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Chapter 4

Compassion Fatigue and Burnout: Don’t Let Them Win!

Rebecca Rose, AAS, CVT

We are all candidates for burnout and compassion fatigue. Fortunately, there are strategies we can use to head them off. But first, we must understand the causes, symptoms, and differences between these conditions.


Burnout is related to the environment or the circumstances around your work. As an example, you may dread going to the practice because the team is inefficient, there is little accountability, you log too many overtime hours, or other appropriate systems are not in place to support a satisfactory work environment.

Signs of Burnout

  • Exhaustion
  • Negativity toward tasks
  • Poor work attitude
  • Difficulty concentrating

Combating burnout can best be addressed by creating a healthy practice culture and workplace environment.

Elements of a Healthy Culture That Can Help Combat Burnout

  • Establishing strong work and personal boundaries
  • Incorporating best management practices
  • Being properly staffed
  • Instituting effective training programs
  • Nurturing accountability


Compassion fatigue is related to the trauma experienced in the care we provide. Enduring day after day of dying patients; grieving or angry pet owners; and financial, diagnostic, or treatment constraints surrounding an animal’s care wears on even the most seasoned caregivers in any part of the veterinary hospital.

Even in the most positive work environment or practice culture, compassion fatigue affects every team member to some extent, whether we recognize it or not.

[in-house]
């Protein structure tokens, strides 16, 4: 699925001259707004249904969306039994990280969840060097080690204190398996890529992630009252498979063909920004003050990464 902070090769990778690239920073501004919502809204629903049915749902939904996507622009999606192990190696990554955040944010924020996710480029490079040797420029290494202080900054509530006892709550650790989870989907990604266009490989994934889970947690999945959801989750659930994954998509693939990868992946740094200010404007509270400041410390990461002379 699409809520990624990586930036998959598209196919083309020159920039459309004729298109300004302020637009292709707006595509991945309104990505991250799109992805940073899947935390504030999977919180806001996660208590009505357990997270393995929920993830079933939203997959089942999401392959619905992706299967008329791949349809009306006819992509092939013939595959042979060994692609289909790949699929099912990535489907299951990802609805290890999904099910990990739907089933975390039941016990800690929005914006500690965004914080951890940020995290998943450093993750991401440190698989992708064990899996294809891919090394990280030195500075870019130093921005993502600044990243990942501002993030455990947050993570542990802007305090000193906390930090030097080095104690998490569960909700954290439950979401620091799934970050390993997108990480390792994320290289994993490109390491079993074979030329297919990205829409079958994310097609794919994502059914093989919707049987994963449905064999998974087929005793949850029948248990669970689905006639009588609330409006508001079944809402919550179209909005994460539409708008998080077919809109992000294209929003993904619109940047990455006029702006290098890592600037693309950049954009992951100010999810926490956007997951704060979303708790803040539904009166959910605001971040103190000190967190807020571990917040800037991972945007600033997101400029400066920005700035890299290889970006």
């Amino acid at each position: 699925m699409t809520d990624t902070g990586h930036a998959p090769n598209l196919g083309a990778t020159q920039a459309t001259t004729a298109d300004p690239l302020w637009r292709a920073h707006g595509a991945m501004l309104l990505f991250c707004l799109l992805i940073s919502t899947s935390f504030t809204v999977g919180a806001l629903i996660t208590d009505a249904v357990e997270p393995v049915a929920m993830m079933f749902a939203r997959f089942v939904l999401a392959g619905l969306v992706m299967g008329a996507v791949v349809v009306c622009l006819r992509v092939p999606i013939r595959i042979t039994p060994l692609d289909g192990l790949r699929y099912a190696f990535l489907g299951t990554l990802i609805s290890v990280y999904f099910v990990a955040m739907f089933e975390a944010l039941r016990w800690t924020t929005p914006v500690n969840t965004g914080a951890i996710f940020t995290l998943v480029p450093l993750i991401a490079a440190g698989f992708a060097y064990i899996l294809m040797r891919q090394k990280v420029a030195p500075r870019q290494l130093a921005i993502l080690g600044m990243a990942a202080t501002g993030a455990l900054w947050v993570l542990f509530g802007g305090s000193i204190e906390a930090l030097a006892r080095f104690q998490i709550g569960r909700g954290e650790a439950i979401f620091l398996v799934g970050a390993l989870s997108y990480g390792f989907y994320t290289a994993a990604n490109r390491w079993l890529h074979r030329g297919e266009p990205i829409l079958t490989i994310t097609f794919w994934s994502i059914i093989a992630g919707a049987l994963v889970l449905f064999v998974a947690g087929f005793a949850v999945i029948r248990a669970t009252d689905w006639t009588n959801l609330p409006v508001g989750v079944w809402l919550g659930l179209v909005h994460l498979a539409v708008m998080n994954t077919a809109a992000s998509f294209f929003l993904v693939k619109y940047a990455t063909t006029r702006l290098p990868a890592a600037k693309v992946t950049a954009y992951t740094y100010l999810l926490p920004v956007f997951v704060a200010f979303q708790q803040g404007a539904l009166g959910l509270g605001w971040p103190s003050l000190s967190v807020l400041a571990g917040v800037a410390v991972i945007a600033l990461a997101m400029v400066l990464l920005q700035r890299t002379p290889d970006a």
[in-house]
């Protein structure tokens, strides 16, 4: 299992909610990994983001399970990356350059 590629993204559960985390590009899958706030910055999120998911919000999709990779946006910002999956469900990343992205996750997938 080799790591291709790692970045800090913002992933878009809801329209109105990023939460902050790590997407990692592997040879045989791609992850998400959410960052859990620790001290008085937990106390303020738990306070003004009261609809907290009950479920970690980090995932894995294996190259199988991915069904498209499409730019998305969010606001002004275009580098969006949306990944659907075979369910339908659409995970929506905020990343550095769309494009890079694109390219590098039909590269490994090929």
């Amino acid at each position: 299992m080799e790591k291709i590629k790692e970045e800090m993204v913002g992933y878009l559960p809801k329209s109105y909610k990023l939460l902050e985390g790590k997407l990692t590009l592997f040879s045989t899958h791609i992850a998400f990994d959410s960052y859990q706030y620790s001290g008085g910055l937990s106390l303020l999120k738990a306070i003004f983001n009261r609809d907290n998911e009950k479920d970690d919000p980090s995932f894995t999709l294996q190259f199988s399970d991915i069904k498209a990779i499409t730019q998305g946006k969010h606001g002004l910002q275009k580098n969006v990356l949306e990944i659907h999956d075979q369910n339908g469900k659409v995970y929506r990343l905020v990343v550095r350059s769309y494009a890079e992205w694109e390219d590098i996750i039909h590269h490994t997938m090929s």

Signs of Compassion Fatigue

  • Lack of job satisfaction
  • Avoidance of coworkers or clients
  • Increased use of alcohol and drugs
  • Missing work, excessive use of sick days
  • Intrusive imagery (reoccurring dreams of trauma or emotional scenes)

Combating compassion fatigue is best done by taking time to focus on ourselves.

Internally Focused Actions That Can Help Combat Compassion Fatigue

  • Establishing healthy work and personal boundaries
  • Debriefing with the team after a traumatic experience
  • Discussing the demands and effects of compassion fatigue openly
  • Supporting self-care and healthy personal habits
  • Regularly assessing our levels of stress and following stress reduction strategies


Because burnout is directed externally at the work environment, it’s much easier to discuss, and it can become commonplace to complain to our coworkers, who will often validate our dissatisfaction. Clearly, this can lead to a negative workplace atmosphere and exacerbate a sinking culture.

In the case of compassion fatigue, we can perceive these feelings as a character flaw or a lack of commitment to the profession. Sharing them takes courage and trust in our coworkers. Realize that asking for help is a sign of strength, not weakness.


In human medicine, where there is more research compiled on these topics, nurses, doctors, and medical organizations have taken a three-pronged approach to managing occupational stress:

  1. Organizational responsibility to care for staff
  2. A commitment among the staff to support each other